Subtractive synthesis and additive synthesis are two different approaches to sound synthesis. If you look at the technical specifications of a hardware synthesizer, it will usually be distinctly labelled as one of these two (granular and wavetable synthesis come later as features of primarily software synthesizers).
Subtractive synthesis involves starting with a harmonically rich waveform, such as a square or sawtooth wave, and then using filters and other processing tools to remove frequencies from the sound. This process is called “subtractive” because it involves removing parts of the original sound to create a new sound. Subtractive synthesis is often used to create classic synth sounds and is commonly found in analog synthesizers.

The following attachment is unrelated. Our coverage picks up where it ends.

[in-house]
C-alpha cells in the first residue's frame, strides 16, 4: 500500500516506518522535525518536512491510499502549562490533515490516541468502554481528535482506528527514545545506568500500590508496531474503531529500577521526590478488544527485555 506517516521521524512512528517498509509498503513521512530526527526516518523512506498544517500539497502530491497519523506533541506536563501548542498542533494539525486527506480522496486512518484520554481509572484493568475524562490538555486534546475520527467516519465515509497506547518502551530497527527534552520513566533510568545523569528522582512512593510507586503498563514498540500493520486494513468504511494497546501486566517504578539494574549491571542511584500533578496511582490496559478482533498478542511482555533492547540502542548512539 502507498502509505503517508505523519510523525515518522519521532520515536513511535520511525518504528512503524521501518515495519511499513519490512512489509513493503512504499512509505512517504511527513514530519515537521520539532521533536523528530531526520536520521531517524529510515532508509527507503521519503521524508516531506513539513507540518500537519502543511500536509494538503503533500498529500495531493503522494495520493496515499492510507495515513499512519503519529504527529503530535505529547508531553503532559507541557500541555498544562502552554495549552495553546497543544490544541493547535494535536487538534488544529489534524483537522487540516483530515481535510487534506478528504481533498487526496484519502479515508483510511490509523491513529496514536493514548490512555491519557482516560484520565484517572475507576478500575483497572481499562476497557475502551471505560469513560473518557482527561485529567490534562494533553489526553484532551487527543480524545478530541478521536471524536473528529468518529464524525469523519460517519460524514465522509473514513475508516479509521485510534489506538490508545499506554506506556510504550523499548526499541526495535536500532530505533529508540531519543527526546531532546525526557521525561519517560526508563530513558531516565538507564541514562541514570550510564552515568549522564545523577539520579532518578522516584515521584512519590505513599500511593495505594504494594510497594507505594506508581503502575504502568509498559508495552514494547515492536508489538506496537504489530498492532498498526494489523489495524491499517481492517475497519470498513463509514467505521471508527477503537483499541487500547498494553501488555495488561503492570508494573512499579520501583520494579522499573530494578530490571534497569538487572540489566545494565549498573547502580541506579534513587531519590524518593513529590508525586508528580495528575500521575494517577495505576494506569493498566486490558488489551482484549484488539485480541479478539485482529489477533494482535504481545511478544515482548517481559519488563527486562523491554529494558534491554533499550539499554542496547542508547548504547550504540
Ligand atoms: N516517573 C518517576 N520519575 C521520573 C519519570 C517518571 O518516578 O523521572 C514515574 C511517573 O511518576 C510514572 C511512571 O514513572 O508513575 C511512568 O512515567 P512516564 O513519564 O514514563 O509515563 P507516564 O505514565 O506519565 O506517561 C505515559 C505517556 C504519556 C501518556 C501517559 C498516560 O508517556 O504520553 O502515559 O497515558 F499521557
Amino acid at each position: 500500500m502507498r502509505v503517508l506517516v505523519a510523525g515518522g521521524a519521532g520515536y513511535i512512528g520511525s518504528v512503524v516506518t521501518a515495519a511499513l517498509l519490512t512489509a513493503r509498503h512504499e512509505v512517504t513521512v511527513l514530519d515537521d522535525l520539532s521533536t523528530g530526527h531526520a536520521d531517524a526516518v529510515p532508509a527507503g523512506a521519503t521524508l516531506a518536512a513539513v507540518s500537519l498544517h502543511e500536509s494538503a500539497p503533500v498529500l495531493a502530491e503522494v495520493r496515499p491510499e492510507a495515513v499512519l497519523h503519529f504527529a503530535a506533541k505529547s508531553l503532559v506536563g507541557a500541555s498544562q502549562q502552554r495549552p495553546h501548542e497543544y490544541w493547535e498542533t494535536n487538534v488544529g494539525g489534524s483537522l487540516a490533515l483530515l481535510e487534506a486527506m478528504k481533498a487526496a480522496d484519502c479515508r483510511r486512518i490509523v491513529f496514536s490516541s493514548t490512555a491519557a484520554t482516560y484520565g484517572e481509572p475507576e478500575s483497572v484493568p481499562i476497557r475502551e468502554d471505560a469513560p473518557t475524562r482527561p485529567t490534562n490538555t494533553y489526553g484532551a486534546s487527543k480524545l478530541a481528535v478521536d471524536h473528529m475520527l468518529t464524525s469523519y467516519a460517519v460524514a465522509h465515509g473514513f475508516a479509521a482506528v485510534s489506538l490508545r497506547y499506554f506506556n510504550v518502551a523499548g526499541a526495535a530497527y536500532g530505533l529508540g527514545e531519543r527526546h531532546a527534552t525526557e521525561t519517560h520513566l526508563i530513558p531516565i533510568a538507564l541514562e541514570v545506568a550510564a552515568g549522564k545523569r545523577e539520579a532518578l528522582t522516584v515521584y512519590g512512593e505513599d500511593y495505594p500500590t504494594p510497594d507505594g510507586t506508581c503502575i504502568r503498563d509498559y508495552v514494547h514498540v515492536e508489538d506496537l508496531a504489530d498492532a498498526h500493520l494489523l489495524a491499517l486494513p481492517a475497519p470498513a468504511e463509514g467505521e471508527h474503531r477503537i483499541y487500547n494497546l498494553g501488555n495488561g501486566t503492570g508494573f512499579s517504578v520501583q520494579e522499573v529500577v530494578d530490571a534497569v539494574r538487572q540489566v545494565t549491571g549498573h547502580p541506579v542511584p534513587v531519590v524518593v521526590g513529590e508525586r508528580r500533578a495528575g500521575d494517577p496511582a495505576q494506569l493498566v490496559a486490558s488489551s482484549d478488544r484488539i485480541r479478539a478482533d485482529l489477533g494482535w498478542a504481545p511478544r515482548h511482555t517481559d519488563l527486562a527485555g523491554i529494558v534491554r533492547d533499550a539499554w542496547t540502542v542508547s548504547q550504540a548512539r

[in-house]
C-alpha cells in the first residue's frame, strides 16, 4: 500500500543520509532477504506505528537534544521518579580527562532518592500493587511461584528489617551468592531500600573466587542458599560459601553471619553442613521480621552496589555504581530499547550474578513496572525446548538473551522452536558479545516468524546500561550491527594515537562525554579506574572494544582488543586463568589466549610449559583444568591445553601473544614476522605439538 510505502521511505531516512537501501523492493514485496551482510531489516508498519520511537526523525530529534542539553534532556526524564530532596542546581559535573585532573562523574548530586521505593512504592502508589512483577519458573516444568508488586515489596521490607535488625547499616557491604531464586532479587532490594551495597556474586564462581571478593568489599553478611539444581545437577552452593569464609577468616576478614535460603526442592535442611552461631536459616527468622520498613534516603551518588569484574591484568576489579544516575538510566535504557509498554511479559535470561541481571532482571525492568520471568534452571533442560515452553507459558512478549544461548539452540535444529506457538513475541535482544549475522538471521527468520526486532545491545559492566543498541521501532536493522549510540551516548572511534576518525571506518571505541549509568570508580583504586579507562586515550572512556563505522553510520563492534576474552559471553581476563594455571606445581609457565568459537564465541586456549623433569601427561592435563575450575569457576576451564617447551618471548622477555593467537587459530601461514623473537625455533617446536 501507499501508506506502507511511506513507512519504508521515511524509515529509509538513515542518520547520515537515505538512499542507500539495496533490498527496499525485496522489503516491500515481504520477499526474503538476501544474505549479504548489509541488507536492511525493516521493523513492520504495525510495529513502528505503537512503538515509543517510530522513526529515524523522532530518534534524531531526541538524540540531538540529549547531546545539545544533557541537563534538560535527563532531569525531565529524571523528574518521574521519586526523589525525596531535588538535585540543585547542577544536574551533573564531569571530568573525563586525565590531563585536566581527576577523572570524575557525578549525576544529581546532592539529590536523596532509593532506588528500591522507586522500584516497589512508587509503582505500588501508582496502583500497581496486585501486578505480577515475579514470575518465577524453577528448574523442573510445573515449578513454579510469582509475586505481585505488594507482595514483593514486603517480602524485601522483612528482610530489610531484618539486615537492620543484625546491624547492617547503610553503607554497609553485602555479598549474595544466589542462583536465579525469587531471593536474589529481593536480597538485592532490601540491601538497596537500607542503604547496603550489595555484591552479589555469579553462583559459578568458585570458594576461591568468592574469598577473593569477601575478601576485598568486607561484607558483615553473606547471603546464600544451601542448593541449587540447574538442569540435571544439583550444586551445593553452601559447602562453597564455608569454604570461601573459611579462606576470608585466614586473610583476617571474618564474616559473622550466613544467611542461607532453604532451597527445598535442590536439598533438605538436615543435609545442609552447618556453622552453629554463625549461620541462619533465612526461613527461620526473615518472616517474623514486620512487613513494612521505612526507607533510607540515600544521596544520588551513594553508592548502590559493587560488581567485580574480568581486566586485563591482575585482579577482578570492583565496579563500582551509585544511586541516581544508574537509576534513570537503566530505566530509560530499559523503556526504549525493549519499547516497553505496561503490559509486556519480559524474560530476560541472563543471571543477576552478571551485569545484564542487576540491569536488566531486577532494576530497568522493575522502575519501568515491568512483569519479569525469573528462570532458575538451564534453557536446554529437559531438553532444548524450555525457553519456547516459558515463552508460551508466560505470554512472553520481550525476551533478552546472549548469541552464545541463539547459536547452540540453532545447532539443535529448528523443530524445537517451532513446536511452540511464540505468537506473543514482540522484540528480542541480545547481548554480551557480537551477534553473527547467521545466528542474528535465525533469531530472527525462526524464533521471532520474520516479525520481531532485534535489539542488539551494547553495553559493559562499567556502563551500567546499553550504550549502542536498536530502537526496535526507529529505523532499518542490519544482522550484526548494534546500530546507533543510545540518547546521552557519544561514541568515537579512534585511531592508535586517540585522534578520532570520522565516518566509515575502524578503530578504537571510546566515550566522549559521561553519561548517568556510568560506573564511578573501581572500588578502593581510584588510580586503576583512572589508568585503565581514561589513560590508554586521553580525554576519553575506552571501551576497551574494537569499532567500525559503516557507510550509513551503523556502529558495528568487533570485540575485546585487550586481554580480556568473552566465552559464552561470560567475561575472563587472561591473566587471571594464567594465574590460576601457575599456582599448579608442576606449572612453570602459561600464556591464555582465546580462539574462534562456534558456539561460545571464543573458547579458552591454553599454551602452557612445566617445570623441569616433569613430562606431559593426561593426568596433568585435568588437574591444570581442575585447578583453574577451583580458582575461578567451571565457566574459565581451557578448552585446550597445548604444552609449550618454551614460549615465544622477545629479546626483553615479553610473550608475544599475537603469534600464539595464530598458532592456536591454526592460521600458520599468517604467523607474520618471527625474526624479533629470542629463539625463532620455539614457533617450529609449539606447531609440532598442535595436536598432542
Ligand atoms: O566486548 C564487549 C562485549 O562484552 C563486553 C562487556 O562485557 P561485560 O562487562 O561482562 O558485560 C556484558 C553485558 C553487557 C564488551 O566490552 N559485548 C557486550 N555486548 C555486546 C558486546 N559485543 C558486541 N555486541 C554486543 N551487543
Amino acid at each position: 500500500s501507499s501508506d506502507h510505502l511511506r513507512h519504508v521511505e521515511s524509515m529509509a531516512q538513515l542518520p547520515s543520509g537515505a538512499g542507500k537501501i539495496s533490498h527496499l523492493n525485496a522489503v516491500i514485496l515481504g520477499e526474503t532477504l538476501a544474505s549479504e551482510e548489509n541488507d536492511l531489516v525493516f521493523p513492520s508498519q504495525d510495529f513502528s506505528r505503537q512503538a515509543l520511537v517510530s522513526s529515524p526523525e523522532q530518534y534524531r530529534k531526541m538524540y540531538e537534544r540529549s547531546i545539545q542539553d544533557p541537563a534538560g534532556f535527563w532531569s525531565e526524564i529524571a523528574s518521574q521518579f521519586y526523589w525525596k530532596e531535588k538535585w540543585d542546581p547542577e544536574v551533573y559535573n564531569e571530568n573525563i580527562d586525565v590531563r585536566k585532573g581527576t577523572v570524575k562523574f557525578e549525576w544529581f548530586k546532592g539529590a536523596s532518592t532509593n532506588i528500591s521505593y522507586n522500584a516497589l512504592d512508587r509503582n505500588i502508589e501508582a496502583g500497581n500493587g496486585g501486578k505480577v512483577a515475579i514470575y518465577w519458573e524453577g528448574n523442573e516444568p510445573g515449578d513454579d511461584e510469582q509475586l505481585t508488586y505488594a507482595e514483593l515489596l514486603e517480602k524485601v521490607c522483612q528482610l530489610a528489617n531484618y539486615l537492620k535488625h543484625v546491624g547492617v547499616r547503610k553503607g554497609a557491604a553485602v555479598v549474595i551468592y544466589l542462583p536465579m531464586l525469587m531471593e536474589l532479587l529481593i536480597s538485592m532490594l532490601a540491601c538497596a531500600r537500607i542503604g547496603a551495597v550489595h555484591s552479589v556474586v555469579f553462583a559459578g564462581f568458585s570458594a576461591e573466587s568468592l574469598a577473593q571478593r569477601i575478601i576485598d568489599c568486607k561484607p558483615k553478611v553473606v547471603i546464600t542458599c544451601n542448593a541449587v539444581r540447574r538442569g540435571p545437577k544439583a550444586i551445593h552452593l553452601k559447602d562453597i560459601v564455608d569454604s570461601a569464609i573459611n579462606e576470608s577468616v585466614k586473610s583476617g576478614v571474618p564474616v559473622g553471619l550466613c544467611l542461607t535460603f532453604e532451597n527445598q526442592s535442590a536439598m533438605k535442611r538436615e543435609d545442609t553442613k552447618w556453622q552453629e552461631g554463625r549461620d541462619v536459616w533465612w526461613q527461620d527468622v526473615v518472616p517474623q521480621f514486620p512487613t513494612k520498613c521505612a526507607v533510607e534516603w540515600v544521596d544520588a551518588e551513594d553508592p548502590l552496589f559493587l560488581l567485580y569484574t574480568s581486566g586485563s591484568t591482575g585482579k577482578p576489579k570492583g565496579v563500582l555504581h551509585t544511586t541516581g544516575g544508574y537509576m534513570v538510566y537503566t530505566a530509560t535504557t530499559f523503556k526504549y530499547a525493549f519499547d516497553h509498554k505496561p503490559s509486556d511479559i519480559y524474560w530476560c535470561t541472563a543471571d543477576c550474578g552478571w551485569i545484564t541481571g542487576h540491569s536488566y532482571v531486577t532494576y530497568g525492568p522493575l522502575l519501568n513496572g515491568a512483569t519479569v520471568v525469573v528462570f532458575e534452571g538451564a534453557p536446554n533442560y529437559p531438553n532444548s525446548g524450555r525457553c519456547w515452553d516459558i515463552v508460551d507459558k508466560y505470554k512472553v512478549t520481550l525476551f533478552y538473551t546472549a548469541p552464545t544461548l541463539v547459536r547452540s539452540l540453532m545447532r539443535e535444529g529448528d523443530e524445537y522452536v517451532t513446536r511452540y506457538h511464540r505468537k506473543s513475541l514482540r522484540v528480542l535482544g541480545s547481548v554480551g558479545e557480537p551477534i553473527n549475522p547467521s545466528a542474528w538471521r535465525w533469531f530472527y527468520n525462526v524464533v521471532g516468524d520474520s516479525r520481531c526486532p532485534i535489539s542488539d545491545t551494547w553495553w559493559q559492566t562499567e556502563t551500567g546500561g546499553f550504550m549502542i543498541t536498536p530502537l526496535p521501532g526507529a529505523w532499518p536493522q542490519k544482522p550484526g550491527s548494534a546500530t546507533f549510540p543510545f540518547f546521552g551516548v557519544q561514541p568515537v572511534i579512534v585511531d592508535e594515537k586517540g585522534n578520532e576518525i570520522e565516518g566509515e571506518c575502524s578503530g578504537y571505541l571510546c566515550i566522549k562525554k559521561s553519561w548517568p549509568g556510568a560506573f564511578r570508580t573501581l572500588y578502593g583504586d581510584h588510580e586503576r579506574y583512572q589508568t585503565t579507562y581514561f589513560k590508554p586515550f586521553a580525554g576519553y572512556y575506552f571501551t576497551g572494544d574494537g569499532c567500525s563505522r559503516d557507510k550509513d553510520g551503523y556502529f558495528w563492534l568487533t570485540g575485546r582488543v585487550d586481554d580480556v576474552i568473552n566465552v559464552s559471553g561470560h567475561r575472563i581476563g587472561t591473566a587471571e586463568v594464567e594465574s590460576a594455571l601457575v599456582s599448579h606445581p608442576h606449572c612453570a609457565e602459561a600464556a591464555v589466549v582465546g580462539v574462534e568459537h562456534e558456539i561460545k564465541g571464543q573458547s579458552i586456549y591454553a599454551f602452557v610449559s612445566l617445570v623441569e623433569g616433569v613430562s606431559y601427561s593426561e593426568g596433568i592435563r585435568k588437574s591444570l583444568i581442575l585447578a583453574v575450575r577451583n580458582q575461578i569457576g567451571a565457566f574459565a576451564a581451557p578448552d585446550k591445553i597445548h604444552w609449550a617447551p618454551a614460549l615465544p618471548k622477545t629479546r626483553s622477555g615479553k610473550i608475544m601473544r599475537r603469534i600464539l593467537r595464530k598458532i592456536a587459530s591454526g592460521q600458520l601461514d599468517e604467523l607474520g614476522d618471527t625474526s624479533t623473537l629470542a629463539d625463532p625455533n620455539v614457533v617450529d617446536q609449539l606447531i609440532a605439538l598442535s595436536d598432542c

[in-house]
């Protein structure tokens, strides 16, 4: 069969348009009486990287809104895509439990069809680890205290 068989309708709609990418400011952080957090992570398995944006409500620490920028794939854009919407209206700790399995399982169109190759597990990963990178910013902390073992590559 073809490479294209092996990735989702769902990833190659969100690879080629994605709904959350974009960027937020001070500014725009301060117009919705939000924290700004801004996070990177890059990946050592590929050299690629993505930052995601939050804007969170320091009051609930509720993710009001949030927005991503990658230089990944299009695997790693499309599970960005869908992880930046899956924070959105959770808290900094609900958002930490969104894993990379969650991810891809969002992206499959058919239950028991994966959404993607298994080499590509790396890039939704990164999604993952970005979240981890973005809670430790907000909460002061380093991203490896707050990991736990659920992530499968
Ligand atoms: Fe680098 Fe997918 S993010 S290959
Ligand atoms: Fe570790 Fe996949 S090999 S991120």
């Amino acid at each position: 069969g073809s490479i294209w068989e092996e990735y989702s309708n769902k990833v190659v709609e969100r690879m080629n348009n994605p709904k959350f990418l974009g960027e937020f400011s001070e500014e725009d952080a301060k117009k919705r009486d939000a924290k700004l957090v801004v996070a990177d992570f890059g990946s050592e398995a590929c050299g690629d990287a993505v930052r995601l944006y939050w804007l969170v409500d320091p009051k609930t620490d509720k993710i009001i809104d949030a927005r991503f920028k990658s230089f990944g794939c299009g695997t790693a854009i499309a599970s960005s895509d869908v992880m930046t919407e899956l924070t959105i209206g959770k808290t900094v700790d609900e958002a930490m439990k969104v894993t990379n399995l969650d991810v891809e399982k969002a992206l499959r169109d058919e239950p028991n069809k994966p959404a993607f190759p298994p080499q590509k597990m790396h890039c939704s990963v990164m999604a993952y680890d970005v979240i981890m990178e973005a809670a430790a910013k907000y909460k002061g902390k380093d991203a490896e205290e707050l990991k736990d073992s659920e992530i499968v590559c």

Additive synthesis, on the other hand, involves starting with simple waveforms, such as sine waves, and then combining them to create more complex sounds. This process is called “additive” because it involves adding together multiple waveforms to create a new sound. Additive synthesis is often used to create sounds that are difficult or impossible to create with subtractive synthesis, such as bell-like tones and other complex sounds.
Both subtractive and additive synthesis have their own unique benefits and drawbacks, and many modern synthesizers incorporate elements of both techniques.